This one talks about light pollution and astronomy outreach within the national parks.


From the weblog of Columbus State University’s Coca-Cola Space Science Center:

Would you like to swing ’round a star?

– Rosa Williams

From Jeff Gortatowsky:

Star Party season…Or also know as fire season here in California. However being optimistic, it is star party season in the northern hemisphere. Coming up next week are two big star parties in northern California. The Golden State Star Party (GSSP) and the Shingletown Star Party (SSP). Both are held in an area that is one of of the darkest yet still accessible areas of the state. GSSP is currently booked up. SSP however still has room and day/night passes are available at the gate.

(Editor’s Note: It appears that SSP is “postponed until at least the end of August 2008″, according to their web site.)

From Astroblog:


Title of Post: The Odyssey and the Celestial Clock

Brief summary: Has the date of homers Odyssey been found using the patterns of planets in the sky?

Cheers! Ian

From Emily Lakdawalla at The Planetary Society Weblog:

Hi there,

This week I’ll change things up and suggest you link to my weekly “What’s up” post, highlighting the current activities of all 20 of the active planetary space probes in and beyond the solar system. For the curious, that list includes: MESSENGER, Venus Express, Chang’e 1, Kaguya, Spirit, Opportunity, Phoenix, 2001 Mars Odyssey, Mars Express, Mars Reconnaissance Orbiter, Rosetta, Stardust, Dawn, Deep Impact, Hayabusa, Genesis, Cassini, New Horizons, and Voyager 1 and 2.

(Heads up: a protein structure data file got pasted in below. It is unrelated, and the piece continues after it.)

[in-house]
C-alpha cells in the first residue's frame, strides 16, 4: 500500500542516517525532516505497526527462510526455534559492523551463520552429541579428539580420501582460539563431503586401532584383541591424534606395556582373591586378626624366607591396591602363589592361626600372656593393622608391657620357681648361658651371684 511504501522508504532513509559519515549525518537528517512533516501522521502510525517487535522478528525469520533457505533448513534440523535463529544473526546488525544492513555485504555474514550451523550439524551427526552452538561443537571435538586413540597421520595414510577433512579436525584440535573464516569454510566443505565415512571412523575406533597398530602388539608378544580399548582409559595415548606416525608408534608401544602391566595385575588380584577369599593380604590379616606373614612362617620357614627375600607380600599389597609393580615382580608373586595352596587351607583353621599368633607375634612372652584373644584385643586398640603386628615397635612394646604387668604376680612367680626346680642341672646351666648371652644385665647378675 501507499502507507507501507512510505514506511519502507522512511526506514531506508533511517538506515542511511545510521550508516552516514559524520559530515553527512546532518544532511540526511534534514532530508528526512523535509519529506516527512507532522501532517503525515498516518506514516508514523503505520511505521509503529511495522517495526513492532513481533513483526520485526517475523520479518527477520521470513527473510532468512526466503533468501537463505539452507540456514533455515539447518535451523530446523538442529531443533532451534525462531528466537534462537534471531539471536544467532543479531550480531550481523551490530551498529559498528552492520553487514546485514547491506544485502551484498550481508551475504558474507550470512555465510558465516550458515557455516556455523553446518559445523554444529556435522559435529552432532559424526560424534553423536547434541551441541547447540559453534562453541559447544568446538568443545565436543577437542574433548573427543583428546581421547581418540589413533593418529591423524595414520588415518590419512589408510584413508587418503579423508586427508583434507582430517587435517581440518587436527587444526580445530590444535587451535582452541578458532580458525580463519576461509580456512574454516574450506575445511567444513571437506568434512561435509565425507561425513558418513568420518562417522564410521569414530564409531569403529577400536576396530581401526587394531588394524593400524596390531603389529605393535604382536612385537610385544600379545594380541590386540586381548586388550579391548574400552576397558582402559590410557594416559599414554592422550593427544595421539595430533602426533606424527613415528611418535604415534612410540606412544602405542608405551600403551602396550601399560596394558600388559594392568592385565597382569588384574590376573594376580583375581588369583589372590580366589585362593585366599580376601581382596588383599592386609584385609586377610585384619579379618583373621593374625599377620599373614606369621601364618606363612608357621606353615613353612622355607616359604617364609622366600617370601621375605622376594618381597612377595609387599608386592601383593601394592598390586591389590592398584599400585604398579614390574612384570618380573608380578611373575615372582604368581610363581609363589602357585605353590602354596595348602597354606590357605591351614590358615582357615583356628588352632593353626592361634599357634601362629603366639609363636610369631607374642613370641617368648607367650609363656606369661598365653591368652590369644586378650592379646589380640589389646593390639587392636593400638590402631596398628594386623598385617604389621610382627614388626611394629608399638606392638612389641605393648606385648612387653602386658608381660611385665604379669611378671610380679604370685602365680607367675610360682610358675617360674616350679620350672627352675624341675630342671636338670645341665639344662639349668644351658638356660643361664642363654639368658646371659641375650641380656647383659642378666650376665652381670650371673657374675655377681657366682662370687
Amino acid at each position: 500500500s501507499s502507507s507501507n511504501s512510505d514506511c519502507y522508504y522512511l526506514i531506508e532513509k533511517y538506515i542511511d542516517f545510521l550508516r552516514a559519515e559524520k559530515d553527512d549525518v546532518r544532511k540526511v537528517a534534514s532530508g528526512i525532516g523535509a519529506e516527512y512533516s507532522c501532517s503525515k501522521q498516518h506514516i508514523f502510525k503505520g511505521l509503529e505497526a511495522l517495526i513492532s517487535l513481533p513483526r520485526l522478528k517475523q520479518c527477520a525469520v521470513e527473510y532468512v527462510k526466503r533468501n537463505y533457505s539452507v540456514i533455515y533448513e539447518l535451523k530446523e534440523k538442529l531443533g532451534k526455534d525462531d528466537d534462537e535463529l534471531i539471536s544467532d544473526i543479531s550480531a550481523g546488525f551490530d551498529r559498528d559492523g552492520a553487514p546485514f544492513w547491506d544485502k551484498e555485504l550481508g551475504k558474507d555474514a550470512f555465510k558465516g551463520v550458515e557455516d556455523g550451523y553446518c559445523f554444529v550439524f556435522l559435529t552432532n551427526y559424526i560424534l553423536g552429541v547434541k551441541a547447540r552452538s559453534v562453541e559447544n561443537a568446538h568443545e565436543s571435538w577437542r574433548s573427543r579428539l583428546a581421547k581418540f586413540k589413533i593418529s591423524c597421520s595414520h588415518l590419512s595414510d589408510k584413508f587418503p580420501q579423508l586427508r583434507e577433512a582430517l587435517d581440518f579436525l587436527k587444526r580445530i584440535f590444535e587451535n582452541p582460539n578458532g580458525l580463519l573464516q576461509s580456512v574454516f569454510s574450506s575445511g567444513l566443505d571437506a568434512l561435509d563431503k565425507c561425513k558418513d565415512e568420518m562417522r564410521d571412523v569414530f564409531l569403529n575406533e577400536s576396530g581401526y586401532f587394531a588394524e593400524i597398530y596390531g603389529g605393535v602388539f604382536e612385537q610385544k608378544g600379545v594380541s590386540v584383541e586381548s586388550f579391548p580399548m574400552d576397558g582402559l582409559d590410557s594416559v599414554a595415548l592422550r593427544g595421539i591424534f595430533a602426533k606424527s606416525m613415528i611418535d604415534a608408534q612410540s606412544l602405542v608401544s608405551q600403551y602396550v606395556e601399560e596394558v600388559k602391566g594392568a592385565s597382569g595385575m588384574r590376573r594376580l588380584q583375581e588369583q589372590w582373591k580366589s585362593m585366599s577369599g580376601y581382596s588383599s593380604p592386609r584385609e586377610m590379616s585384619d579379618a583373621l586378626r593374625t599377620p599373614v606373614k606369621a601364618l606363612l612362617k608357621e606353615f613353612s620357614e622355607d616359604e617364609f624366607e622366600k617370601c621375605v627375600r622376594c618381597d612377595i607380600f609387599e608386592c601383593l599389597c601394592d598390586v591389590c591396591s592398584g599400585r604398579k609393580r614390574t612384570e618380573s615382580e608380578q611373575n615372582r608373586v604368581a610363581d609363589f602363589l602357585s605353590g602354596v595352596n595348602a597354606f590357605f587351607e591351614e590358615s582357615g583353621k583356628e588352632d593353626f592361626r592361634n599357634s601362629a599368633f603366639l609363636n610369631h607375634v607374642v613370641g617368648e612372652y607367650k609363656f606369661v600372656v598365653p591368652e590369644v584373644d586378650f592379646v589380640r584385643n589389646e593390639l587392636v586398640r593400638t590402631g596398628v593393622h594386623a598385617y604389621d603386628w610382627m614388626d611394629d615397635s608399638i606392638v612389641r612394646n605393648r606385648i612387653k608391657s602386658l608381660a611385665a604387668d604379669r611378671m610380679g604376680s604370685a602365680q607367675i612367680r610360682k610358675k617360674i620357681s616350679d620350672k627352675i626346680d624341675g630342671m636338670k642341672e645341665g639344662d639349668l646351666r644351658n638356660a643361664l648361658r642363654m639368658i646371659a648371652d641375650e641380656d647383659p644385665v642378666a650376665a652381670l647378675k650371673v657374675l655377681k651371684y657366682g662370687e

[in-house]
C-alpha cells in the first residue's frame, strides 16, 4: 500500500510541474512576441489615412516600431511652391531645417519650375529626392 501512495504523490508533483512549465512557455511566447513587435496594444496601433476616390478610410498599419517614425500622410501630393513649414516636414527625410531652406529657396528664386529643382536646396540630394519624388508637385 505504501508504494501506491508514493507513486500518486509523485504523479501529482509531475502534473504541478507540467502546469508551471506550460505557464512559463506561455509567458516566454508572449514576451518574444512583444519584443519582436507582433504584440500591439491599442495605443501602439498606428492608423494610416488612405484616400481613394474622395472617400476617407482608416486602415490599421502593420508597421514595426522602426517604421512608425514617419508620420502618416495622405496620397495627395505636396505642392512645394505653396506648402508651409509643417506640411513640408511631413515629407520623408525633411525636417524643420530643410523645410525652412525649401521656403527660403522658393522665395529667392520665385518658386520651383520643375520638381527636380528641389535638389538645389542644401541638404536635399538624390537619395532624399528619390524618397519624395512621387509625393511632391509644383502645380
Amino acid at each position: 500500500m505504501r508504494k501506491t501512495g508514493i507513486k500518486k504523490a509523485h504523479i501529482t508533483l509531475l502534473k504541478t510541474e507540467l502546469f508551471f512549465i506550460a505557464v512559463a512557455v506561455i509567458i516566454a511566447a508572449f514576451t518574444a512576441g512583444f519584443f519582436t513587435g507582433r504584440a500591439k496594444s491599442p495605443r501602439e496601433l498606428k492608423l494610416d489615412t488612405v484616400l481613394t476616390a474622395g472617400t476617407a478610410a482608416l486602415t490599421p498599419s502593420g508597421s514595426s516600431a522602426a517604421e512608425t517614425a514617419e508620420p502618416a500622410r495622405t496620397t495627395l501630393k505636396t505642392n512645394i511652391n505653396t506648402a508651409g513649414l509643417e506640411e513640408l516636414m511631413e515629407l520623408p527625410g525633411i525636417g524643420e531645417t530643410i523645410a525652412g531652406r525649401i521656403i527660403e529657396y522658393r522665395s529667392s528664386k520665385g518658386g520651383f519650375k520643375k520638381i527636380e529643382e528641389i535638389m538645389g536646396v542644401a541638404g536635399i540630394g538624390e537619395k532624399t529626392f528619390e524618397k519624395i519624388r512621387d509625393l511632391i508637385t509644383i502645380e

Happy Mars solstice! (And Earth, too.)

What’s up in the solar system for the week of June 23


From Catholic Sensibility:

Hi Fraser,

If it’s not too late, here’s my entry for the carnival:

Satellite Imagination 1.6: Meet The Louisians

Cheers to all at UT


From goodSchist:

Hopefully this isn’t too late:

The importance of being Ivuna


From Twisted Physics

This is a neat one with great discussion – Sean Caroll over at Cosmic Variance vetted the scientific points Jennifer discusses:

Devourer of Worlds


From Beth Katz:

Hanny’s Voorwerp is an intriguing green blob that looks very much like “The Incredible Hulk”. You, too, can explore the Galaxy Zoo.

A little closer to home, aurora watchers have been forlornly hoping that the sun will get past its solar minimum and get some sunspots. In January 2008, NASA reported that Solar Cycle 24 had started. It seems that there has been little activity since then unless you count Tiny Tims. But the STEREO spacecraft caught stereo images of twisting solar jets. Those spacecraft have some amazing images. Maybe by the time the Solar Cycle 24 Conference rolls around in December we’ll see a few more spots.

Too many clouds? Test your knowledge of lunar phases with the lunar cycle matching phase game or these lunar phase activities.

UPDATE Oh noes! I forgot one!

Did I break some rule or offend the Gods?

I sent a blog to Fraser and one to you. You said you’d pick.
Did they both suck or what?

Mike Simonsen
Development Director
American Association of Variable Star Observers


From Simostronomy:

Hey Michael,

You may have received an entry for me for the carnival, but you might consider this one in its place.

What Are Variable Stars?

Mike Simonsen
Development Director
American Association of Variable Star Observers

Many thanks to the hard work and good thinking of our submitters. It’s a lot of great reading for us to digest. I’ve never hosted a carnival before so I probably did it wrong. Please be kind to my mistakes. Authors, let me know if I made any errors or omissions with your submission and I will promptly correct.

Wanna join the Carnival of Space? Just send the URL of your entry via electronic Internet email message to

Cheers, beers and clear skies,